Taos has long been out of step with the rest of New Mexico, nearby Taos Pueblo played a key role in the Pueblo Revolt of 1680. Resistance to Spanish occupation would continue there well after the re-conquest of 1692. In 1847 as the rest of New Mexico was settling into life under U.S. occupation, Taos residents rose up in revolt, the uprising was quelled but not before the newly appointed U.S. Governor, Charles Bent had been killed. The Taos Society of Artists was established in 1915, this led to the growth of a thriving art colony, that would define Taos as the mecca for artists from around the world. Planet Taos follows its own orbit, the pursuit of art coupled with a strong self reliant nature has fostered a vibrant music scene. In the early to mid-1980's three memorable bands sprouted out of the Taos scene, The Refrigerators, The Muttz and The Bohiems. All enjoyed a medium of success, all wound up falling short of their own expectations. The Bohiems came together in Taos, David Garver (vocals,guitar) his then wife Kim Garver (vocals) David's brother Tim Garver (drums) Mark Nettleton (guitar) and Rick Montano (guitar,bass) The group had talent, they were on track for stardom so they hired a manager who advised them to move to Los Angeles.
Arriving in SoCal in 1985, they played a few gigs, but soon found themselves struggling. There was no recording contract and the logistics of living in L.A. began to wear on them, Kim explains: "We lived far-flung distances from each other so rehearsal was tough." Kim looks back wistfully; "We might have been on the verge of making it, but all the things we needed to make it just weren’t happening." The Bohiems returned to Taos, they continued to play local and area gigs, Rick Montano would leave the band with Kim replacing him on bass. They released "Taos" in 1989, it was produced by The Bohiems and Phil Appelbaum. The album was recorded live during two local concerts in the summer of 1989. At first glance it would be tempting to dismiss them as just another hippie jam band. That however, is not the case, The Bohiems music is much closer to bands like The Cult, The Alarm or Crazy Horse. This is evident on the first track which sounds like a holdover from the band's Hollywood set. "Can't Wait" is the perfect song to open with "When I close my eyes, you're next to me" The guitars build up a wall of sound, as David begs and yearns for love that's just out of reach. "Days slip away, got to find a way to be with you." You can see what their manager saw in them, they certainly had a harder, glam metal edge.
If "Can't Wait" is a showcase of their strengths, "Honey Babe" exposes their flaws. An ode to freedom and perestroika "She celebrates somewhere in a Moscow Square, is it independence over there?" or a celebration of the American way "Well hey, yeah baby, I guess I love this country" cue the Bic lighters "Hurray for independence, but just bring me my Honey Babe" ultimately the brittle lyrics collapse in on themselves. "Martyrs and Saints touches on the band's move to California as channeled through The Thrill Kill Kult and George Thorogood. "The city is Los Angeles, it's eight o'clock in the morning and the ground is shaking" David takes us on a tour of Hollywood Blvd. "Lord the greatest story, a simple song or nursery rhyme, every good intention is laced with evil and laced with sublime." An excess of guitar noise clutters the landscape as the song sputters and comes to a stop on the side of the Hollywood Freeway, the gauge reads empty. "Space" is probably another gem from their Hollywood days, it's their best song, coherently poetic, a bit restrained, yet it crackles with muscular electric guitar. "The space I give, I bet my mind that light is gone, so it's dark, truth is dark and far away." David signs with calm urgency "When I lose the best things I have found, it tears me apart, when you come into my heart I scream, alone deep inside." with "Space" you realize just how close The Bohiems were to building something amazing.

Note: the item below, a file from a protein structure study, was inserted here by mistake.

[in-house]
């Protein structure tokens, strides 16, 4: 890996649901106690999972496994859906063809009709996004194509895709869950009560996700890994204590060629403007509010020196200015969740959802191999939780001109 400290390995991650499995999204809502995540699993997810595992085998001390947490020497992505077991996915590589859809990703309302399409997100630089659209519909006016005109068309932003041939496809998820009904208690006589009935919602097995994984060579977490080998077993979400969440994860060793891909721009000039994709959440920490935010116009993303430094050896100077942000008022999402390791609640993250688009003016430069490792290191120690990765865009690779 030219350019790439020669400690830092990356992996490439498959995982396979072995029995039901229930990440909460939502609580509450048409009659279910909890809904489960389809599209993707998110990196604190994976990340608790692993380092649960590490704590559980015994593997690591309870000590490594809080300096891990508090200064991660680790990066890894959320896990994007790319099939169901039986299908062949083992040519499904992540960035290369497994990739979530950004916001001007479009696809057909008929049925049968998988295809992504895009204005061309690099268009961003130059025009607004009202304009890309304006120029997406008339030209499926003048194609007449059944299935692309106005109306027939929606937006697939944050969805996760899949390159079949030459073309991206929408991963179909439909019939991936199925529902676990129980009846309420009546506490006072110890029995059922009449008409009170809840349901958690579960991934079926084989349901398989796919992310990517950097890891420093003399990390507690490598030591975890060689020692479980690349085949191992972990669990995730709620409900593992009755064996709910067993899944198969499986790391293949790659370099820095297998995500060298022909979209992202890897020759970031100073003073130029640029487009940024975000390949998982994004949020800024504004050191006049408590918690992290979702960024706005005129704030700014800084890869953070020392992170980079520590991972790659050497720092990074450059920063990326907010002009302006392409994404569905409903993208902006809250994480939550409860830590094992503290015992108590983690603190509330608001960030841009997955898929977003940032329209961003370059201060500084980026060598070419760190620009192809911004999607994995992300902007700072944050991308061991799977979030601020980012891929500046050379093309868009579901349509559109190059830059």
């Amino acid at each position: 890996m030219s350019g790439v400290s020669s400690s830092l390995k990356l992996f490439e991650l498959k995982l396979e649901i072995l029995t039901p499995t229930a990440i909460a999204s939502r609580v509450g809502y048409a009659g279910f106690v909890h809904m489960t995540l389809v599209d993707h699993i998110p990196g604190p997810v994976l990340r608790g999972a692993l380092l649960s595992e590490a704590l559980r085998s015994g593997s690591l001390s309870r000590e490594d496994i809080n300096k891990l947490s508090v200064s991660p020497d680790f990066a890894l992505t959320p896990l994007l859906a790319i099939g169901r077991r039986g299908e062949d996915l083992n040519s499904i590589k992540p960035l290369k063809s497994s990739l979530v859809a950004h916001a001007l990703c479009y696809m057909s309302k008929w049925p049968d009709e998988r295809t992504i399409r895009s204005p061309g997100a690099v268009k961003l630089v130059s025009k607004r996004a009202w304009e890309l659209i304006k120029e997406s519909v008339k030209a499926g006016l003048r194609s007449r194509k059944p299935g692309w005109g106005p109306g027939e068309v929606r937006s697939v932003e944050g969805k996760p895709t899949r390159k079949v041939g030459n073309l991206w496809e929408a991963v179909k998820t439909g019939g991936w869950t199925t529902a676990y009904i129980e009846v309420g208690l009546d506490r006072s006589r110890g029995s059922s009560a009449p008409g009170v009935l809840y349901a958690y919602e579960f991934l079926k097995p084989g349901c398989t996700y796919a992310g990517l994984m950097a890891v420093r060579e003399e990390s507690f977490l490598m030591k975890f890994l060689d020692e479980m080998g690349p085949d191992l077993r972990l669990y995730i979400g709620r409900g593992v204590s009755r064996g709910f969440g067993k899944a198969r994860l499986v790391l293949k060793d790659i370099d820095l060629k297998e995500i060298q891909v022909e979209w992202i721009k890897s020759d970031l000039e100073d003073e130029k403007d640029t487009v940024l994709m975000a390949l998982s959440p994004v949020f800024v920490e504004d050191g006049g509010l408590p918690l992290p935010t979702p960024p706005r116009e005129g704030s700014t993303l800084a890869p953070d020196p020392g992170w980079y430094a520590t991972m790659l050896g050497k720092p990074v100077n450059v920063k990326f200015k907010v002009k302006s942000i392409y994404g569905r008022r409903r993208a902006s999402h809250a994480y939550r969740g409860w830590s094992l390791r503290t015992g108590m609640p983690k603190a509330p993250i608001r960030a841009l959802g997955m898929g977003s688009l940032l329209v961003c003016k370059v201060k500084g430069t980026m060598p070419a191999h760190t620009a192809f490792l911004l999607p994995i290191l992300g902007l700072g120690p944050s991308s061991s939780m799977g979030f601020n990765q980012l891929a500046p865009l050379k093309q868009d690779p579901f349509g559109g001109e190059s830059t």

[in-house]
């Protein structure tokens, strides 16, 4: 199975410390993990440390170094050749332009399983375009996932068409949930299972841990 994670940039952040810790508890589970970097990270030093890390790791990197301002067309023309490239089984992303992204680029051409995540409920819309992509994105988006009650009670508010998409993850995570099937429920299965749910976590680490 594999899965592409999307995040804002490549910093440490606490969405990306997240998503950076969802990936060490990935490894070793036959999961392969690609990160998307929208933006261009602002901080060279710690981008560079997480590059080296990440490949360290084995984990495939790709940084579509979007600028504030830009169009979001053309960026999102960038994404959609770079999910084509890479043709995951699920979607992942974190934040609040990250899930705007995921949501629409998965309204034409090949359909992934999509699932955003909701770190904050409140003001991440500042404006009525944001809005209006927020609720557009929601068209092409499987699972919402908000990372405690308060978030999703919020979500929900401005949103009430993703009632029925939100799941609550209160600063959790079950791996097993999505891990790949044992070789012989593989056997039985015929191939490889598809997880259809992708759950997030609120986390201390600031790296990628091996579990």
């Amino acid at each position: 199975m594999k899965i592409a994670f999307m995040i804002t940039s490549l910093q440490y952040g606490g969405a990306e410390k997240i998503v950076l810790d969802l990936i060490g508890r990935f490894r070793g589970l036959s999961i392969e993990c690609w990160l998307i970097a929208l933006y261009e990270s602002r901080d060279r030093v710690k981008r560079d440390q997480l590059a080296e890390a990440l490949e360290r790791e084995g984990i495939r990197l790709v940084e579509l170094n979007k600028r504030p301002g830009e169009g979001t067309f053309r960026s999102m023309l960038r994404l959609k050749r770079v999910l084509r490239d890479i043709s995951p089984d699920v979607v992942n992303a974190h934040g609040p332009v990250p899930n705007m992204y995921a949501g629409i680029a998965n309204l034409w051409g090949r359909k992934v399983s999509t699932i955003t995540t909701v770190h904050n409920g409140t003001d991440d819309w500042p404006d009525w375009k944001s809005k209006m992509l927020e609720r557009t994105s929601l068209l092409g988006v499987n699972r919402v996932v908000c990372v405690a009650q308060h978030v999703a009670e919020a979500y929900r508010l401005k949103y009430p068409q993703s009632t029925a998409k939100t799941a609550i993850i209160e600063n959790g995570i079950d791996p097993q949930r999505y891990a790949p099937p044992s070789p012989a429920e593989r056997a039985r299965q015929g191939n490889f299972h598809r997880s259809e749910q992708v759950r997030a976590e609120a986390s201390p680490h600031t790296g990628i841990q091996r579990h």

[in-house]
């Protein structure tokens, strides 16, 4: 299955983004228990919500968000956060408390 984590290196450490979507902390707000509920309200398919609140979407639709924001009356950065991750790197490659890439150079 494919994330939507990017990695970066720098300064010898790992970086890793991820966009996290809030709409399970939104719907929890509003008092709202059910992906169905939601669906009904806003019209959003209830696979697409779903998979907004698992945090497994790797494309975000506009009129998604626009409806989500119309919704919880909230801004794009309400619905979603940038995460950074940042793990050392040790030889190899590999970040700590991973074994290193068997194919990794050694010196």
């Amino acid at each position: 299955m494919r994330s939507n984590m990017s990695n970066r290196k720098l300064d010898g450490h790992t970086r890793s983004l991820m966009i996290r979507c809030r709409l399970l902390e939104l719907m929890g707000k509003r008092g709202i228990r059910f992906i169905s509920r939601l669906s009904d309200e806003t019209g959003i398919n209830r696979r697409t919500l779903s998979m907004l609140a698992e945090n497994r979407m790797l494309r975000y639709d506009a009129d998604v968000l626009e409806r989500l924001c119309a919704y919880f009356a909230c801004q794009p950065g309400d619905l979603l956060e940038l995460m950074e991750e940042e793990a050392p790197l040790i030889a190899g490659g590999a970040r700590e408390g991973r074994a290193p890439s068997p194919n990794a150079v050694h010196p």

"You Can Rely" is brief, anthemic guitar rock, "Love Help Me See" sounds just like "You Can Rely" with blander lyrics. "Holding Up the Sky" is The Bohiems best known tune, it would get airplay on KZRR-94-Rock in the early 1990's. "Theres a rumble in the distance and all hell is breaking loose" it's a tale of redemption and hope. "Save me, cry that heaven don't fall down on me" the song features some of David and Kim's best vocal work. We also see a pattern develop as Kim becomes more assertive and her vocals really start to shine through. Kim sings lead on "Iseult The Fair", a folk rock number that foreshadows her later work with Burning Joan. I never understood why Kim didn't get more of the spotlight, she has a fine voice. Kim and David would go their own ways and now as Kim Treiber, she fronts her own band, Kim and The Caballeros, which she describes as "A big ol' twangy country band" The remainder of the album has its moments, "Michael" is a ballad, that borrows heavily from Neil Young and Crazy Horse, it even includes a chorus from The Needle and The Damage Done. On "Whiskey Window" The Bohiems do their best Thin Lizzy impression, which is to say, not very good. "Meteor" is loud,but amounts to a whole lotta of nothing. "Noel" is a nice take on a Marty Balin-Grace Slick style ballad, that features some truly beautiful vocals from both David and Kim. The Bohiems were at their best when they first arrived in Los Angeles. They returned to New Mexico feeling defeated, to their credit they worked hard to re-invent themselves. However, when the group broke-up they were still a work in progress. Add The Bohiems to the list of talented New Mexico bands that have failed to launch.